In other words, you were searching the entire GIMPS database for prime factors q of Mersenne numbers with exponent p == 5 (mod 6) for which q is divisible by 3.

Then, in this post you proclaimed "exhaustive computations indicate" something that is obvious from the first formulas for k given in the first post linked to above.

So perhaps you can help me with a similar problem. I've run extensive computations, reducing battalions of supercomputers to molten slag, which indicate that no number greater than 5 which in decimal ends in 0, 2, 4, 5, 6, or 8, is prime. Of course, I have no idea why this could possibly be true.

2022-08-22, 12:03   #72
Dobri

"Καλός"
May 2018

1011011012 Posts

Quote:
 Originally Posted by Dr Sardonicus You disregarded the careful explanation in this post and reference to more explanation in this post, and continued to do unnecessary computations In other words, you were searching the entire GIMPS database for prime factors q of Mersenne numbers with exponent p == 5 (mod 6) for which q is divisible by 3. Then, in this post you proclaimed "exhaustive computations indicate" something that is obvious from the first formulas for k given in the first post linked to above. So perhaps you can help me with a similar problem. I've run extensive computations, reducing battalions of supercomputers to molten slag, which indicate that no number greater than 5 which in decimal ends in 0, 2, 4, 5, 6, or 8, is prime. Of course, I have no idea why this could possibly be true.
One could have better read between the lines and understood that me "searching the entire GIMPS database" happened as much as someone else was "reducing battalions of supercomputers to molten slag".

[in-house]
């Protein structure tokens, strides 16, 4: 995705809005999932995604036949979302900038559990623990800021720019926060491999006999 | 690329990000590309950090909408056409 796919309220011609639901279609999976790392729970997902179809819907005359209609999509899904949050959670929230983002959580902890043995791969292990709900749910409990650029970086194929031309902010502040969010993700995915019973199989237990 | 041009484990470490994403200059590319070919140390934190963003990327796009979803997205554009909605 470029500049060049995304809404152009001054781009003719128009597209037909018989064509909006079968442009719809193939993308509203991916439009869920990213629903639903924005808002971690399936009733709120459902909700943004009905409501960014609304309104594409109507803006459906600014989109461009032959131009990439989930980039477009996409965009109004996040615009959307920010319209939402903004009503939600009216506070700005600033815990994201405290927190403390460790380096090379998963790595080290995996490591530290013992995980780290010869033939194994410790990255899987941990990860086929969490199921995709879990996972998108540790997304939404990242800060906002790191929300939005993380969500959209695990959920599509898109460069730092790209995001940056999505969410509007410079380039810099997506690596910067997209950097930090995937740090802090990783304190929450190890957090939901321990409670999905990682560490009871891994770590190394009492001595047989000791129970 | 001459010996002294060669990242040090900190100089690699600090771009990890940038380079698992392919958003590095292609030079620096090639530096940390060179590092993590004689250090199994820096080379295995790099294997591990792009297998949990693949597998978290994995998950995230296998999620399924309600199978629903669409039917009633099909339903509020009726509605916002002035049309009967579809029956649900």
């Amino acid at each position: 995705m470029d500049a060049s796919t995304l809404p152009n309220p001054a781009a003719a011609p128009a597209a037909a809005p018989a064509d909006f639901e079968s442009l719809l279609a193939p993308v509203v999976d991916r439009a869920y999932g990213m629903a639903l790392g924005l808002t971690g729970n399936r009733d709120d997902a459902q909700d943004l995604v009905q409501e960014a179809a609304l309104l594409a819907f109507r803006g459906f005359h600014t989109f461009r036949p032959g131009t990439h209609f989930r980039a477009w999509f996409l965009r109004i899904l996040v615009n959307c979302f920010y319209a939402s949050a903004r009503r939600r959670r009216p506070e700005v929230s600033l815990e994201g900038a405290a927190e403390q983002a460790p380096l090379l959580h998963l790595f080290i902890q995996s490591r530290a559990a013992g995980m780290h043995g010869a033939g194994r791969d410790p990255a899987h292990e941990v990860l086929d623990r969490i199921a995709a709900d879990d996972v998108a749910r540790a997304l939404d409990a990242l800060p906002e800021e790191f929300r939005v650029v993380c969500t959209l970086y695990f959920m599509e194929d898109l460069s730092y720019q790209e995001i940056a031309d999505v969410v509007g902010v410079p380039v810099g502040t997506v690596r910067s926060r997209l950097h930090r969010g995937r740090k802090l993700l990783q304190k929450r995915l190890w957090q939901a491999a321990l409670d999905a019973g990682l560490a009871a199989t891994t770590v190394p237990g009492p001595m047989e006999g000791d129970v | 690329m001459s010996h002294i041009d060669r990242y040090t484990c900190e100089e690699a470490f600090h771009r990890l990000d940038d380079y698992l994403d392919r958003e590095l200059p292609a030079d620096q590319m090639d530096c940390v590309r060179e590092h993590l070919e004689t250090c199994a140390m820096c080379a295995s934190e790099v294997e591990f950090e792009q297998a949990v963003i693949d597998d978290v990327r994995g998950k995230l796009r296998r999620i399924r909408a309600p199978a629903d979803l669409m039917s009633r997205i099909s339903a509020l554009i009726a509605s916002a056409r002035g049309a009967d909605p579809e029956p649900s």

It can be argued from the standpoint of hardware and software testing that there is no such thing as unnecessary computations though.
Running computation tests produces errors and soon or later one of the "battalions of supercomputers" would in error (for instance, see https://en.wikipedia.org/wiki/Integer_overflow) give a prime.

 2022-08-23, 01:14 #73 Dobri   "Καλός" May 2018 1011011012 Posts Examples of the first Mersenne numbers for which there are three consecutive factors for a given value of k3 with k3 = k2 + k1 are: - M1527857 with factors {21389999, 12222857, 9167143}. Here 7 = 4 + 3. - M159541 with factors {3509903, 2552657, 957247}. Here 11 = 8 + 3. Last fiddled with by Dobri on 2022-08-23 at 01:29
2022-08-23, 06:43   #74
LaurV
Romulan Interpreter

"name field"
Jun 2011
Thailand

2·5·1,013 Posts

Quote:
 Originally Posted by Dr Sardonicus You disregarded the careful explanation in this post and reference to more explanation in this post, and continued to do unnecessary computations In other words, you were searching the entire GIMPS database for prime factors q of Mersenne numbers with exponent p == 5 (mod 6) for which q is divisible by 3. Then, in this post you proclaimed "exhaustive computations indicate" something that is obvious from the first formulas for k given in the first post linked to above. So perhaps you can help me with a similar problem. I've run extensive computations, reducing battalions of supercomputers to molten slag, which indicate that no number greater than 5 which in decimal ends in 0, 2, 4, 5, 6, or 8, is prime. Of course, I have no idea why this could possibly be true.